The New Study of Emerging Materials Helping Detect COVID-19


Newswise – The SARS-CoV-2 virus continues to cause dramatic loss of human life around the world, posing an unprecedented challenge for society, public health and the economy to overcome. Currently, SARS-CoV-2 can be diagnosed in two different ways: i) antigenic tests (point-of-care, POC) and ii) molecular tests (nucleic acid, RNA or PCR-polymerase chain reaction). Antigen tests can detect parts of SARS-CoV-2 proteins, called antigens, via a nasopharyngeal or nasal swab sampling method. The main advantages of the POC test include high specificity, rapid response (less than an hour) and portability, without the need for fixed laboratory facilities. On the other hand, in a molecular diagnostic test, reverse transcriptase polymerase chain reaction (RT-PCR) is developed, also known as nucleic acid amplification method, which requires expensive laboratory equipment, hours of analysis and special staff.

Despite the great efforts of the scientific community for the development of diagnostic tools and the achievement of high specificity and sensitivity of molecular tests, the concern regarding the control and detection of SARS-CoV-2 remains. .

Ural Federal University scientist Prof. Panagiotis Tsiakaras, along with colleagues from international research groups, focused on examining materials used for the design and development of electrochemical biosensors for the detection of SARS-CoV-2, highlighting the important role that electrochemistry could play in controlling COVID disease. This type of biosensors could be an effective virus diagnostic tool of high sensitivity, specificity, low cost, rapid response, requiring no special personnel and offering the advantage of portability. The document was published in the Journal of Electroanalytical Chemistry.

To date, two main groups of materials have been explored in depth as transducer electrodes: i) those based on Au (gold) and ii) those based on carbon or graphene. Both feature faster response time (in seconds) as well as higher accuracy than current detection methods, and most of them have higher sensitivity as well. Plus, many of them have the option of being portable and miniaturized.

By comparing the two groups of materials above, the researchers concluded that those based on carbon or graphene can compete with Au-based electrodes, as they have similar or better operational characteristics, also offering the advantage of ‘a lower cost.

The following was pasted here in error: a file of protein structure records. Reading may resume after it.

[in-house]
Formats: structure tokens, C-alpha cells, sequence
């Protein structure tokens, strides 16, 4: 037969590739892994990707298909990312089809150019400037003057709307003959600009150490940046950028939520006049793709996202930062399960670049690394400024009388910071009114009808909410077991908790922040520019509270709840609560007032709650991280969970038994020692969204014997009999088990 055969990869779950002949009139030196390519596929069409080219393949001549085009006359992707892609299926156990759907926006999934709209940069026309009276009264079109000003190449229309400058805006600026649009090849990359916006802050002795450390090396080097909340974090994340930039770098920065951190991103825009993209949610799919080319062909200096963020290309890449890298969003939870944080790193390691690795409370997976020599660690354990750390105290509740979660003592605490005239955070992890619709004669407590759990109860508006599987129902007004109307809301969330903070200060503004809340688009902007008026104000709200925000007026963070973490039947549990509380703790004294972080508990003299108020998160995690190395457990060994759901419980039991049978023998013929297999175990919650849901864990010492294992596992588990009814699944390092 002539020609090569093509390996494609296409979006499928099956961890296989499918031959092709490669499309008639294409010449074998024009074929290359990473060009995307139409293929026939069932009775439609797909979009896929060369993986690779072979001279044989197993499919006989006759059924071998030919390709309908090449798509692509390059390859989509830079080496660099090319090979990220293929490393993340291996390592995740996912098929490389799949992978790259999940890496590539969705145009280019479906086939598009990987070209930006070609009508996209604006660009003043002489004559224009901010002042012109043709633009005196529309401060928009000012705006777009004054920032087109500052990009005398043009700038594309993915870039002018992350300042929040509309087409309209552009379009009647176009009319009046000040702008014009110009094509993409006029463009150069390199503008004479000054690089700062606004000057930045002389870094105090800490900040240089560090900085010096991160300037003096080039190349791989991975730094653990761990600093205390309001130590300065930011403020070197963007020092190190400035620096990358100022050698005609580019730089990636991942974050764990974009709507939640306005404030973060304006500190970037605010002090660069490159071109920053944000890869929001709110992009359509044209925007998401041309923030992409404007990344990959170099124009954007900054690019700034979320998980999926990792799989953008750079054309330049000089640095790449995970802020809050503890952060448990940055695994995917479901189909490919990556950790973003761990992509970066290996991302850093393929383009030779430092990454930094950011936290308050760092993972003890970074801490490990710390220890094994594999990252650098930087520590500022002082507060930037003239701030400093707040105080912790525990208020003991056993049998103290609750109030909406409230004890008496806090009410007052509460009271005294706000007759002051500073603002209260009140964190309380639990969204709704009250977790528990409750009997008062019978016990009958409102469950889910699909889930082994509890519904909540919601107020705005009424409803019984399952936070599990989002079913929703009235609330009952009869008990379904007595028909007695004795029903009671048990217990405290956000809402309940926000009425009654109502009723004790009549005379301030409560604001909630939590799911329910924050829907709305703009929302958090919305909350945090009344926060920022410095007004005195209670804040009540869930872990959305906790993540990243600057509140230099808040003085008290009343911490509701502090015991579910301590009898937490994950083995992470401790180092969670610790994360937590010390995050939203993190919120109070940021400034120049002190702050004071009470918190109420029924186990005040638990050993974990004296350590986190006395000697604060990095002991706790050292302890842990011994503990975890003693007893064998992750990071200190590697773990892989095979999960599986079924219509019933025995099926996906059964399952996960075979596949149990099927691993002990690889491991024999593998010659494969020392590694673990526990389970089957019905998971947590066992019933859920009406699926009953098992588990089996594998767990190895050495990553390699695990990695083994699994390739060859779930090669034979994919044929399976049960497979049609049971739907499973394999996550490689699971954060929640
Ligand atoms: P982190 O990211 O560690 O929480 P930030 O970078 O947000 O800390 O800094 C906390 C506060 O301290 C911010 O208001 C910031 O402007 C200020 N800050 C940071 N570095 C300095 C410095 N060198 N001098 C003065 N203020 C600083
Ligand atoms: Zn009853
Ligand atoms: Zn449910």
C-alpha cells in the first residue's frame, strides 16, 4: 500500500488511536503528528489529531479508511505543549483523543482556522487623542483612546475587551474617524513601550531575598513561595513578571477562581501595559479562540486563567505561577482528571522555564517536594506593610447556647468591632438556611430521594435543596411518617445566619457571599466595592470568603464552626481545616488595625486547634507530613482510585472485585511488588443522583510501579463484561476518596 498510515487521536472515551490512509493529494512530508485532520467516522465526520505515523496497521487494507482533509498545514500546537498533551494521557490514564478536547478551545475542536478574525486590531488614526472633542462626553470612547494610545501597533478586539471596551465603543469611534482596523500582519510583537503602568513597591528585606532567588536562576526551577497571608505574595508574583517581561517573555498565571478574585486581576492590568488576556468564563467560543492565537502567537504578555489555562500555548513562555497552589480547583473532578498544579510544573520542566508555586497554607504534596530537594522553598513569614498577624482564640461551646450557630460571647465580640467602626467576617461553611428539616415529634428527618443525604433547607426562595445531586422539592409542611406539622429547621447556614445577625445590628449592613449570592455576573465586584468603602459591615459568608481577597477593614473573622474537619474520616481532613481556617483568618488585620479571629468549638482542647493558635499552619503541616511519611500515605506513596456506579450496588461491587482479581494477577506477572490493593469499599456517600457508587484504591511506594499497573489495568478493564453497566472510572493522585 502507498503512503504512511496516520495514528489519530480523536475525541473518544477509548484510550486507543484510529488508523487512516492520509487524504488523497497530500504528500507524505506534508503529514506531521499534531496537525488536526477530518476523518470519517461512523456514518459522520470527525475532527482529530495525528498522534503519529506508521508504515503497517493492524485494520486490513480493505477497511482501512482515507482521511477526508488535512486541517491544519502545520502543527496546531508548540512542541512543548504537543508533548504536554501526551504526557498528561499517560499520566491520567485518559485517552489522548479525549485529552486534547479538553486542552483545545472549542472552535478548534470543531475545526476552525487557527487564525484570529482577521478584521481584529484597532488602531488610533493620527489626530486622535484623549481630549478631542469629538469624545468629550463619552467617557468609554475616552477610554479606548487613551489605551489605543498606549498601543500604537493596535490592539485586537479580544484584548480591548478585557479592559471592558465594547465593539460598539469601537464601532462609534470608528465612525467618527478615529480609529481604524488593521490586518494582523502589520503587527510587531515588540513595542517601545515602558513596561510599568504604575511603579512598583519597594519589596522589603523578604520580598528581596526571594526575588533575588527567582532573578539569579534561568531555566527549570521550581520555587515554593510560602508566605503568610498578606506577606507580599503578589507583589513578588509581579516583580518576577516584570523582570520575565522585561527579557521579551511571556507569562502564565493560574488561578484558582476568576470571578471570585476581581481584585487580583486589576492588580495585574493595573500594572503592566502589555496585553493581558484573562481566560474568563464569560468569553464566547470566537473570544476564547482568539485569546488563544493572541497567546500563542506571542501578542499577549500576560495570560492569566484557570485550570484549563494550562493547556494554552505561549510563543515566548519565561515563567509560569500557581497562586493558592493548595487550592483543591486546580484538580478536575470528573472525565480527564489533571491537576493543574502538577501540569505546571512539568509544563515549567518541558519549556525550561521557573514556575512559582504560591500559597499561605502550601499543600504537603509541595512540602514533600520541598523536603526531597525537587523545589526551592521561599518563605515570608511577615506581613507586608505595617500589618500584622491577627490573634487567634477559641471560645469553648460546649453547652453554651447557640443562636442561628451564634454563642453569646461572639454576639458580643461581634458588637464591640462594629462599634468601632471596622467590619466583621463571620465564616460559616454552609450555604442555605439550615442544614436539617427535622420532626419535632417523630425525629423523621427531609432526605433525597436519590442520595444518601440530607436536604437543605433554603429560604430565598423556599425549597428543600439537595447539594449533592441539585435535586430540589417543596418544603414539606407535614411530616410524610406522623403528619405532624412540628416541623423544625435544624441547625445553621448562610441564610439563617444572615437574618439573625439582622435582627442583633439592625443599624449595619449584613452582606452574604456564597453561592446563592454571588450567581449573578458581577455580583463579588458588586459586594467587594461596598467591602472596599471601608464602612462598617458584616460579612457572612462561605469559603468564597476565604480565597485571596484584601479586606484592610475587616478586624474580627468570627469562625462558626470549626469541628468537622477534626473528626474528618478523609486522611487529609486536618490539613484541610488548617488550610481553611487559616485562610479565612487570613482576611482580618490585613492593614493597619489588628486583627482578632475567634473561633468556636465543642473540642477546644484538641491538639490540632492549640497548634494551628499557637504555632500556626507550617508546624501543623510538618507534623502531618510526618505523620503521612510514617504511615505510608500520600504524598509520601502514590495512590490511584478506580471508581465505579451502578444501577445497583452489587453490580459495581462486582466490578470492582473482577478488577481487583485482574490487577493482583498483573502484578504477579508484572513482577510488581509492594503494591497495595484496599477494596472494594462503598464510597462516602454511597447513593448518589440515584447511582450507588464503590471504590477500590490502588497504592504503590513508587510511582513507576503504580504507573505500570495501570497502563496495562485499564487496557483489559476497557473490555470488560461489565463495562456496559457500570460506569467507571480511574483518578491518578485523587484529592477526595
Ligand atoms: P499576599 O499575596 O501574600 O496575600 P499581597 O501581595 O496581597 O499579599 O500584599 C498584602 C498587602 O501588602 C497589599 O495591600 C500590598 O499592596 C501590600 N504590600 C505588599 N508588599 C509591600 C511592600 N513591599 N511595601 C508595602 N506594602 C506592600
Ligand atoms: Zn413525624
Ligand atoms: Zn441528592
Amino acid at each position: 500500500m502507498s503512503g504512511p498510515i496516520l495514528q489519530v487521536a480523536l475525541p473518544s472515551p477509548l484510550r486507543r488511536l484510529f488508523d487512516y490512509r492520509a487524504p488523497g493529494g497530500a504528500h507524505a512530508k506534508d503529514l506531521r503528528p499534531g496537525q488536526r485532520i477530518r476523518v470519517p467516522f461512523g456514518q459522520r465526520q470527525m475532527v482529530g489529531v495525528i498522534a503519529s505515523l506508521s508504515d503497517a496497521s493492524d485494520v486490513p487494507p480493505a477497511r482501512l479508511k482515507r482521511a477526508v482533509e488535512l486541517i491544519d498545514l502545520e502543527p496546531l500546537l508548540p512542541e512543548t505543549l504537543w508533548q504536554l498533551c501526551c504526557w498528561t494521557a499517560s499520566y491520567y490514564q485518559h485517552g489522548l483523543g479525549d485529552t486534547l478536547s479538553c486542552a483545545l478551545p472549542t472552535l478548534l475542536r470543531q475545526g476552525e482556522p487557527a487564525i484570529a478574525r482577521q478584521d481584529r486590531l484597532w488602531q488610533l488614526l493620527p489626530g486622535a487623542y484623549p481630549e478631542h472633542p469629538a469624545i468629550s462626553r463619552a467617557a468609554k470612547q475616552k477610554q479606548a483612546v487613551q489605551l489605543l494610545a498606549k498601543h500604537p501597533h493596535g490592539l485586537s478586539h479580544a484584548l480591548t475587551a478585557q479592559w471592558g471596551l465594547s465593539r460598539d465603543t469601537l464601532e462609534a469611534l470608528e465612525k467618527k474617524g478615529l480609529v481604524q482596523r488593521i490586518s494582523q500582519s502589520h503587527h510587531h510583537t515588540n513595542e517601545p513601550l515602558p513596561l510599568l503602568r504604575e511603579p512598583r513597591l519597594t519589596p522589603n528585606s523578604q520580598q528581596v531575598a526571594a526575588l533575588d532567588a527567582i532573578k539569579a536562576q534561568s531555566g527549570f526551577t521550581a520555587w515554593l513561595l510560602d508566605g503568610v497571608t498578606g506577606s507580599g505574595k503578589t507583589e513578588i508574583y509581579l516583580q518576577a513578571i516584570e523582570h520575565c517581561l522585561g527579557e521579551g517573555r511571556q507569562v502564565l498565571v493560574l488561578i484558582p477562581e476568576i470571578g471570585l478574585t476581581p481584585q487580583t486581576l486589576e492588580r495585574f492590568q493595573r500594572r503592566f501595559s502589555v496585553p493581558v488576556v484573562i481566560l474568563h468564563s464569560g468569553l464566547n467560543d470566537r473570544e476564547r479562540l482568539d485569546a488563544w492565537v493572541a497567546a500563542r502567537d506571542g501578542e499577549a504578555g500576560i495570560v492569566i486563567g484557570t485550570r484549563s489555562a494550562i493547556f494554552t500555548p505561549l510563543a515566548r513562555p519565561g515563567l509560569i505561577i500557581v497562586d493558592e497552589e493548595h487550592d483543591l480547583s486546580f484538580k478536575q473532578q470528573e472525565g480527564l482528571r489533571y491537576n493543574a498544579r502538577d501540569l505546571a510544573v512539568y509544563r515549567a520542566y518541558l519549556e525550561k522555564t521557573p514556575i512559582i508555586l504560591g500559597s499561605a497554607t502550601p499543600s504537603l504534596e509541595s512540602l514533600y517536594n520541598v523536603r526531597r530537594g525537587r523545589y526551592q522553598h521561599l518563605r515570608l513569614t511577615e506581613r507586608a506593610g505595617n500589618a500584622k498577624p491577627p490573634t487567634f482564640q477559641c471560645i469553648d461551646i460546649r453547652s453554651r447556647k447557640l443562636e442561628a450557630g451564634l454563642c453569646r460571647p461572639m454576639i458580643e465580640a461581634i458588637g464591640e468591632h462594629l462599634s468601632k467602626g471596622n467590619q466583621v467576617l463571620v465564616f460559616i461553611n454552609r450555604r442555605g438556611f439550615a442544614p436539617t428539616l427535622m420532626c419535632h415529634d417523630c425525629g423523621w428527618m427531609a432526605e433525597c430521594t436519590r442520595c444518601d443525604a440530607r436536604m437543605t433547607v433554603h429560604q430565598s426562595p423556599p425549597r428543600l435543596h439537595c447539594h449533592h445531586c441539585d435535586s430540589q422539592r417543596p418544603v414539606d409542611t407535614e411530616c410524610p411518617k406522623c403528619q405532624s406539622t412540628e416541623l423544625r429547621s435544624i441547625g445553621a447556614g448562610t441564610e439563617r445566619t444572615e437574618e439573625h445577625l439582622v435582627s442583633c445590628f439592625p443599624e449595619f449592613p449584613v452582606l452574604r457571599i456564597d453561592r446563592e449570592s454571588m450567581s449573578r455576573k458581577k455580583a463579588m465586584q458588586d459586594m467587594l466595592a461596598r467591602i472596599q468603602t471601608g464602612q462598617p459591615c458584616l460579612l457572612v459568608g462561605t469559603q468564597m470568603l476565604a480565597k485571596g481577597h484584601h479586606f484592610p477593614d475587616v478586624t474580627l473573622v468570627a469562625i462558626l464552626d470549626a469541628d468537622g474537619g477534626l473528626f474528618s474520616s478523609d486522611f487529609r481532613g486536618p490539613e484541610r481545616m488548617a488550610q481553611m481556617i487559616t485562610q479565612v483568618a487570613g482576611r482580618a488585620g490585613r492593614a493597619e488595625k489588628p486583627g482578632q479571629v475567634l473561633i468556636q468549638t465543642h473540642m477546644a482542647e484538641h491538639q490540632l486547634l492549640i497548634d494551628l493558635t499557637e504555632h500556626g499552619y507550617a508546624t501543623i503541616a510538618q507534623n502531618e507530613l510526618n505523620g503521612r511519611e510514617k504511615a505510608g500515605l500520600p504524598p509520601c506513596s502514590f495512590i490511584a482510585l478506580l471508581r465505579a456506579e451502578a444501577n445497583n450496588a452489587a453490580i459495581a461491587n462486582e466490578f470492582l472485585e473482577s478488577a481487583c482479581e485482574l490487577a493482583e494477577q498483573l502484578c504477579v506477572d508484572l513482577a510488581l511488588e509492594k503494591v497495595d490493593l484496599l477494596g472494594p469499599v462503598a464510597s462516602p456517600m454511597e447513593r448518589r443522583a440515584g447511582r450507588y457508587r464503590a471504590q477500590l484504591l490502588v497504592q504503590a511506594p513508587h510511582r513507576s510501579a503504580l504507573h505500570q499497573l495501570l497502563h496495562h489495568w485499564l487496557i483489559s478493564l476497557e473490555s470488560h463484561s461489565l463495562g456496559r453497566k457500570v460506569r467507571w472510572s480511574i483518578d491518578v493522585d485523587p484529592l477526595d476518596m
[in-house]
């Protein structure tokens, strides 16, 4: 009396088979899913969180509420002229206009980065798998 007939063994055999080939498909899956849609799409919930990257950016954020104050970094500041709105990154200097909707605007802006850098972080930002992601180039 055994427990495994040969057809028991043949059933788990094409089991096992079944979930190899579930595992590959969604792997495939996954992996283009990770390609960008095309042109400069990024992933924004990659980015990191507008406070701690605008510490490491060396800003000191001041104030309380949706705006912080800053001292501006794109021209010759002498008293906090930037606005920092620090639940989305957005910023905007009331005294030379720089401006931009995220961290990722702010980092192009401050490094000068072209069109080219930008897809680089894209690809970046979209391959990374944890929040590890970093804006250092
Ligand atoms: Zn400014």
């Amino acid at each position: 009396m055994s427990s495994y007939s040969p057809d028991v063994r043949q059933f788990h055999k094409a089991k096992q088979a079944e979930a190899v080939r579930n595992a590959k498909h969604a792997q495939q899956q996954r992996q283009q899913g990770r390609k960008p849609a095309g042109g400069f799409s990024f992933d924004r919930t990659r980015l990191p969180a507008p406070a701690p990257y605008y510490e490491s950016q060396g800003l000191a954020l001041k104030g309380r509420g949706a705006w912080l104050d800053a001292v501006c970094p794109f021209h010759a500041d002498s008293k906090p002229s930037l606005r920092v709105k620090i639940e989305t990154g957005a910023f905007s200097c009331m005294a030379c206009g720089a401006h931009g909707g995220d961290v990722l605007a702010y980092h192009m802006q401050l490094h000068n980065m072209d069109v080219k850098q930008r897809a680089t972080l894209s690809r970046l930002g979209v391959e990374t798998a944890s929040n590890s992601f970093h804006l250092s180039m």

In the current review, scientists recognize that in the case of Au-based electrodes, Au was mainly used in the form of nanoparticles on an alternative support (polymer-based or otherwise) or supported on oxide. of reduced graphene before being deposited on the base support. Platform. The inclusion of r-GO (reduced graphene oxide) in Au nanoparticles dramatically improves the characteristics of the SARS-CoV-2 sensor as it primarily widens the detection area that the virus binds to.

In the case of electrodes based on carbon or graphene, surface functionalization constitutes the main strategy which has been followed. In particular, graphene and its derivatives, which are considered to be the most promising materials, do not contain chemically reactive functional groups that could help immobilize analyte biomolecules. Thus, its surface or structural alteration has been studied by: i) doping graphene with another (bio) element, or ii) creating structural defects, or iii) being used as is to modify screen-printed carbon electrodes .

Among the detection techniques applied, electrochemical impedance spectroscopy, amperometry and pulse differential voltammetry were the most used. Meanwhile, in the case of the amperometric technique, there is concern about the current “real” response of the sensor when in an environment with high virus concentrations, as scattering phenomena may prevail.

Electrochemical impedance spectroscopy, square wave voltammetry, and differential pulse voltammetry detection techniques are more sensitive and reliable, especially for very low concentration values ​​of the target analyte. However, to acquire the “real” load, the optimal operating conditions are set each time (Hz or no voltage, or scan rate, etc.) depending on the virus concentration.

Concluding their review, Prof. Panagiotis Tsiakaras and colleagues report that: among the electrode materials explored, Au and carbon or graphene-based electrodes are the two main groups of materials, while electrochemical biosensors based on nanomaterials could allow rapid and precise analysis. , and at no particular cost, virus detection. However, as they indicate, there is a need for further research to be done in terms of various nanomaterials and new synthetic strategies in order for SARS-CoV-2 biosensors to be commercialized.



Dr Panagiotis Tsiakaras is Professor and Head of the Department of Mechanical Engineering at the Faculty of Engineering at the University of Thessaly (Volos-Greece). He is also a member of the Laboratory of Materials and Devices for Clean Energy, Department of Electrochemical Process Technology, Ural Federal University, and Supervisor of the Laboratory of Electrochemical Devices Based on Solid Oxide Proton Electrolytes, Institute of Electrochemistry at high temperature (RAS), (Ekaterinburg-Russian Federation).

Research interests: Catalytic and electrocatalytic processes; Solid state electrochemistry; Electrochemical devices for the conversion and storage of energy; Low, medium and high temperature fuel cells; Direct alcohol fuel cells for power generation.

P. Tsiakaras is a co-author of over 300 scientific papers, books and patents, with around 14,000 citations and a Hirsch index = 62 (based on the Google Scholar database).


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